1000+ new english-speaking jobs in the last 7 days.
Italy has been ranked among the top 10 countries by Mercer for quality of life. According to them, people who move to Italy enjoy better health care services, higher salaries and lower crime rates compared to other European nations. Also, they say that Italians lead happy lives because their country offers great opportunities for personal growth and development. They also mention that Italian culture is very welcoming towards foreigners.
Renting an apartment in Rome costs between €400 – 600 per month. However, prices vary according to location, size and amenities offered. Apartments near public transportation stations tend to be cheaper than those located far away from these facilities. For example, apartments close to Termini station are generally less expensive than ones situated further out.
Yes, you can easily get a job as an English teacher. There are many schools and universities that offer jobs for foreign teachers. You will have the opportunity of working with students from all over Europe. The salary is usually good enough so that you don’t need to worry about money issues while living there. It is also possible to work part-time or full time depending on your preference. If you want more information regarding this topic then please visit our website Faruse.com
If you plan to stay longer than 6 months then you must apply for extension of your visa. This process takes around 2 weeks but you may be asked to pay some extra fees which depends upon how long you intend to stay. In case you decide not to extend your visa then you will lose your right to live and work in Italy. So make sure that you know what you are doing when applying for a new visa.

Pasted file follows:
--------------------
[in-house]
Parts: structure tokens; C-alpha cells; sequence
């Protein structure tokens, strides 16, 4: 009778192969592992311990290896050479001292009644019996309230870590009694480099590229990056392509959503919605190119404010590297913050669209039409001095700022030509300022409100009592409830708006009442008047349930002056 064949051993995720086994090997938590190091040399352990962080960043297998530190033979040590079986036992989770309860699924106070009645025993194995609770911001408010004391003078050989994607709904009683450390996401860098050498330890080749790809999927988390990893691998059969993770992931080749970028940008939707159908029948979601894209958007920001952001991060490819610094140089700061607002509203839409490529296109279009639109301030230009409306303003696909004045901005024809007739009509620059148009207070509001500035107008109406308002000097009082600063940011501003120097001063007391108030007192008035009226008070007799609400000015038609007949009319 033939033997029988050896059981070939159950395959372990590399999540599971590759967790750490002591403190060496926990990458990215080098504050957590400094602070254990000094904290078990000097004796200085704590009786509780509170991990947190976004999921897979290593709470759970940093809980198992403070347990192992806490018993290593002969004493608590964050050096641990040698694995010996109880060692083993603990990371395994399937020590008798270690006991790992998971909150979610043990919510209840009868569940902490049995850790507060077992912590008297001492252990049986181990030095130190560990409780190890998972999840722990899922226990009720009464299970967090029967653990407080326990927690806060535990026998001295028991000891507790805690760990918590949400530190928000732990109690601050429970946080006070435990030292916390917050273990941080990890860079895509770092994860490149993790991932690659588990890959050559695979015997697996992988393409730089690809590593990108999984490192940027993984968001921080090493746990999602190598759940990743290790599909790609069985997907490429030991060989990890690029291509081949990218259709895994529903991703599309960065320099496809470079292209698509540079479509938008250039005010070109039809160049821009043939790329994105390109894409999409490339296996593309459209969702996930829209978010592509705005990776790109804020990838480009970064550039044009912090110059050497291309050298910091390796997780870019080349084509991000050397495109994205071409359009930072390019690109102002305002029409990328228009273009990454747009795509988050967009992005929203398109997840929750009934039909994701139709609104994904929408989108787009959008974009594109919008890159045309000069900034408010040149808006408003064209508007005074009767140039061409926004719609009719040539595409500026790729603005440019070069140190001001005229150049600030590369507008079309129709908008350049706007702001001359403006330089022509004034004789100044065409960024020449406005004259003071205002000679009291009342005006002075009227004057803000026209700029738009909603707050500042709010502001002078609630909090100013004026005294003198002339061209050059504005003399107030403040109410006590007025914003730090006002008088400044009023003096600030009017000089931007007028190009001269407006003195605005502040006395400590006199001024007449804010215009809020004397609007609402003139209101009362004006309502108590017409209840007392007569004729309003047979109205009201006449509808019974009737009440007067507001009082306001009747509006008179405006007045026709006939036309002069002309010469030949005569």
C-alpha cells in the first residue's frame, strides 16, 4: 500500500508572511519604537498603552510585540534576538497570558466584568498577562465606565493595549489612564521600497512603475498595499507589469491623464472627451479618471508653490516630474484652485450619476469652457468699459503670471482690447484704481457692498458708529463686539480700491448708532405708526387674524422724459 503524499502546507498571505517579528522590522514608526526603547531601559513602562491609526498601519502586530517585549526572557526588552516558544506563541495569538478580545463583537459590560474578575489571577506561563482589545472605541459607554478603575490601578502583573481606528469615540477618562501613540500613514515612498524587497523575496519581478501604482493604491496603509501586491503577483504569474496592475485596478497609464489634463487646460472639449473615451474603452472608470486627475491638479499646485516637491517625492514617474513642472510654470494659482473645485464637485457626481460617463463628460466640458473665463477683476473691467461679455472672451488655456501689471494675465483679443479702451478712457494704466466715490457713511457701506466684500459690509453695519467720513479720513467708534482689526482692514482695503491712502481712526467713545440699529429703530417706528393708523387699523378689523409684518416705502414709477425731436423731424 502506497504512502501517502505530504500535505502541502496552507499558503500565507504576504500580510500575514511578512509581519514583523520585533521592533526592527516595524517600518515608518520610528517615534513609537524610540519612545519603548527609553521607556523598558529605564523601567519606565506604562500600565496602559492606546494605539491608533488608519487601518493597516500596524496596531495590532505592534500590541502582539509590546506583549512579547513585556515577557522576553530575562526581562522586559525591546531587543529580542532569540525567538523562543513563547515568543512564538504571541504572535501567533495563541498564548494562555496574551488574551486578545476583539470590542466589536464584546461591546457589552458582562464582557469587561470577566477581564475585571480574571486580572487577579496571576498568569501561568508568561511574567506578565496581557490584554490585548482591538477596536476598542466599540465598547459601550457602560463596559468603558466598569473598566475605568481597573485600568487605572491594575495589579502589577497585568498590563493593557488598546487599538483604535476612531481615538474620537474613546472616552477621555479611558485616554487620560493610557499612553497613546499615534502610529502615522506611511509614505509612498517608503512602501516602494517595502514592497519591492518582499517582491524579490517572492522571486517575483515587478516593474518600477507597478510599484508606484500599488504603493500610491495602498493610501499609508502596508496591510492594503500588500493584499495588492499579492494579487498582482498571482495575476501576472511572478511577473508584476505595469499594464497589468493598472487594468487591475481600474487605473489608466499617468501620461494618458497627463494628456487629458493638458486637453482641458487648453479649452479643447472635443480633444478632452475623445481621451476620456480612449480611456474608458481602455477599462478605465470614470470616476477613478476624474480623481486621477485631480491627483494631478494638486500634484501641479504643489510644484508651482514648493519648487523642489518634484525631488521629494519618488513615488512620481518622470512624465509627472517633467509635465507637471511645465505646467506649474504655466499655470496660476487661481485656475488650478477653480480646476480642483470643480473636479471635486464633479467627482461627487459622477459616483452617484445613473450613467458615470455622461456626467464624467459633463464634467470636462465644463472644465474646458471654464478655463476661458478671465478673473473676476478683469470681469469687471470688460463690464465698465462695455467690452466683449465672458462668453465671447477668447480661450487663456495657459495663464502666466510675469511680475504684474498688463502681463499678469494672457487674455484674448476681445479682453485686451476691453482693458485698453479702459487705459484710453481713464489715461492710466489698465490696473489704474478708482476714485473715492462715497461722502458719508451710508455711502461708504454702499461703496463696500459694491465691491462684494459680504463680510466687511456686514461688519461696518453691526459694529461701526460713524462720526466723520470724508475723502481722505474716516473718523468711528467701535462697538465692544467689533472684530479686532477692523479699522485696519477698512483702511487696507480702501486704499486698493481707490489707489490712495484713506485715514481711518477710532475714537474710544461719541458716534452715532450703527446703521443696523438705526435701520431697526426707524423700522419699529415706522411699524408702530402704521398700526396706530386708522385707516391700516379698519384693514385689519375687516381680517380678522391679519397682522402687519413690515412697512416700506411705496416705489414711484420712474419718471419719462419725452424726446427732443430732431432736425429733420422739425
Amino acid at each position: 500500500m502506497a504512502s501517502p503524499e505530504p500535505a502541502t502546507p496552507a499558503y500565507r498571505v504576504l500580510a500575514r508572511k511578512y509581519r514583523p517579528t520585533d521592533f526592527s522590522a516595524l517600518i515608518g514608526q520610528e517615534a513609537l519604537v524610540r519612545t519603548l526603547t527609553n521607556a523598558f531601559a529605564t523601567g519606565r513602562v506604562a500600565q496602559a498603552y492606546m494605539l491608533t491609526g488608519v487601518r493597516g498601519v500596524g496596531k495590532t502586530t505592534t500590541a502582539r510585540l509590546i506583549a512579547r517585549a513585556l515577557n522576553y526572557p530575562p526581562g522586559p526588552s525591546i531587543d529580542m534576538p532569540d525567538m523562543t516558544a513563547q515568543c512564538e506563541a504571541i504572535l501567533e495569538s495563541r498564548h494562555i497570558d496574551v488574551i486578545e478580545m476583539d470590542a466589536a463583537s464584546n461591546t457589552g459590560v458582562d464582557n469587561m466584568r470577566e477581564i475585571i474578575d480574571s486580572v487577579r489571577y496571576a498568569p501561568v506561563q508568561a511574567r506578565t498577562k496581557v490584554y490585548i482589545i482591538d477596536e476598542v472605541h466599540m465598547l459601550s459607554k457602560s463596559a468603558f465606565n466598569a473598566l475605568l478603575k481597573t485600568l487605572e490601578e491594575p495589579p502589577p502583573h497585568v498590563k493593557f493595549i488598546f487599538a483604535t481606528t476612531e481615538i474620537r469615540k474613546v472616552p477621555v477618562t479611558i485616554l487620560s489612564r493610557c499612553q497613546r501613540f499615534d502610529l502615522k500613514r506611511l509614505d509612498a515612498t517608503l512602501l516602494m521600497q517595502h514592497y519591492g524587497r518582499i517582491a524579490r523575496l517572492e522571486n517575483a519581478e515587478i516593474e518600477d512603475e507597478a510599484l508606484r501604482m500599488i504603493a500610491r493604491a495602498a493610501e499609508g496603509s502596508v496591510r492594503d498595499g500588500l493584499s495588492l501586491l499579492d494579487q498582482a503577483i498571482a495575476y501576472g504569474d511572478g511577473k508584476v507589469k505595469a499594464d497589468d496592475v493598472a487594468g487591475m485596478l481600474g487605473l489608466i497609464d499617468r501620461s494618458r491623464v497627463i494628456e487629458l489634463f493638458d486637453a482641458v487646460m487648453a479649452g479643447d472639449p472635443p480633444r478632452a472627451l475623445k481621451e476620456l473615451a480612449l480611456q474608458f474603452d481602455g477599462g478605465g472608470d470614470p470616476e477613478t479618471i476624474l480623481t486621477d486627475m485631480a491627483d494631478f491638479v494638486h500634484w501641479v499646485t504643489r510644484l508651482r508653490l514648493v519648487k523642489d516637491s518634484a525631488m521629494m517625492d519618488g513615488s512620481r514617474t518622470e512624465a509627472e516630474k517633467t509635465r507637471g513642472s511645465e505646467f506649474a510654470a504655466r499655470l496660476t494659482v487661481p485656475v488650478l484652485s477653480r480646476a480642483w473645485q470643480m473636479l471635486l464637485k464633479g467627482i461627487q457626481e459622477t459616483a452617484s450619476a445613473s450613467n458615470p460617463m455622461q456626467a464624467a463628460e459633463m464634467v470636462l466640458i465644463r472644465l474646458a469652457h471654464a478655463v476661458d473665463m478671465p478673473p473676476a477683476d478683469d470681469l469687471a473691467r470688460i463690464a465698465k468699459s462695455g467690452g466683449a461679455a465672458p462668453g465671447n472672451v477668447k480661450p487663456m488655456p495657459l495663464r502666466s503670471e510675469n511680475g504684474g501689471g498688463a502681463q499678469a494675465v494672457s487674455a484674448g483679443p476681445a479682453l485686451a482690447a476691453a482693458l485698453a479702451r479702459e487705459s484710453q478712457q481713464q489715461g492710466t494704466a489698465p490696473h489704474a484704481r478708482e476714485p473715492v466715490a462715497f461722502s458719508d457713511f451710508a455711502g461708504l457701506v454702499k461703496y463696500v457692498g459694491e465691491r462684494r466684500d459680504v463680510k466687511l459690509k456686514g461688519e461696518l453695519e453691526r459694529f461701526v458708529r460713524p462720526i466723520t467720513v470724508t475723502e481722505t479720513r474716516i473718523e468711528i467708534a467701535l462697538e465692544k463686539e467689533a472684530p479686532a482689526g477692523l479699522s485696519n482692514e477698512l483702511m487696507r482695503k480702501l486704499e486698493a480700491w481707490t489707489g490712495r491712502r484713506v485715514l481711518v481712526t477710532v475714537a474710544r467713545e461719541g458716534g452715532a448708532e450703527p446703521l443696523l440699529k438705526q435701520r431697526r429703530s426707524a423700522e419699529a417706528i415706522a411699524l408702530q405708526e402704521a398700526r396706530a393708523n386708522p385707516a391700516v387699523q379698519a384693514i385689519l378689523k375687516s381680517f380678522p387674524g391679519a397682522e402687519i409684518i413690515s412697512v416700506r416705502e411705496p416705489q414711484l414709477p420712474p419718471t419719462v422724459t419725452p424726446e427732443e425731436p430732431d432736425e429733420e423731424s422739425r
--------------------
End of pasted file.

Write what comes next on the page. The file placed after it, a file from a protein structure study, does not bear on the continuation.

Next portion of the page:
No problem! This post is for you if you are an English speaking expat looking for part-time work in Italy.
In this post, I will show you where you can find English speaking part-time jobs in Italy and how you can apply for them.
There are several opportunities for anyone who needs an income while studying or travelling abroad. However, these are not suitable for everyone, but Faruse.com has a great list of companies that offer part-time or temporary jobs:
If you speak Italian fluently, there are plenty of opportunities in Italy, especially if you have a legal resident permit (permesso di soggiorno).
Many sectors require English-Speaking part-time workers, but here are the 5 most common sectors where you can find work:
English teaching in private language schools ( scuole ) or via online sites like Italki. You can also teach at an international school ( Scuola Internazionale ) if you have a degree.
Your chances will be far greater if your legal residence permit allows you to teach as a fully qualified teacher. If not, then it might be worth checking out some of the options listed above under "What companies hire English Speaking Part-Time Workers"
The film industry in Italy is overgrowing, and they are always looking for native speakers. You don't need to get an award at film school. Here are the options for you: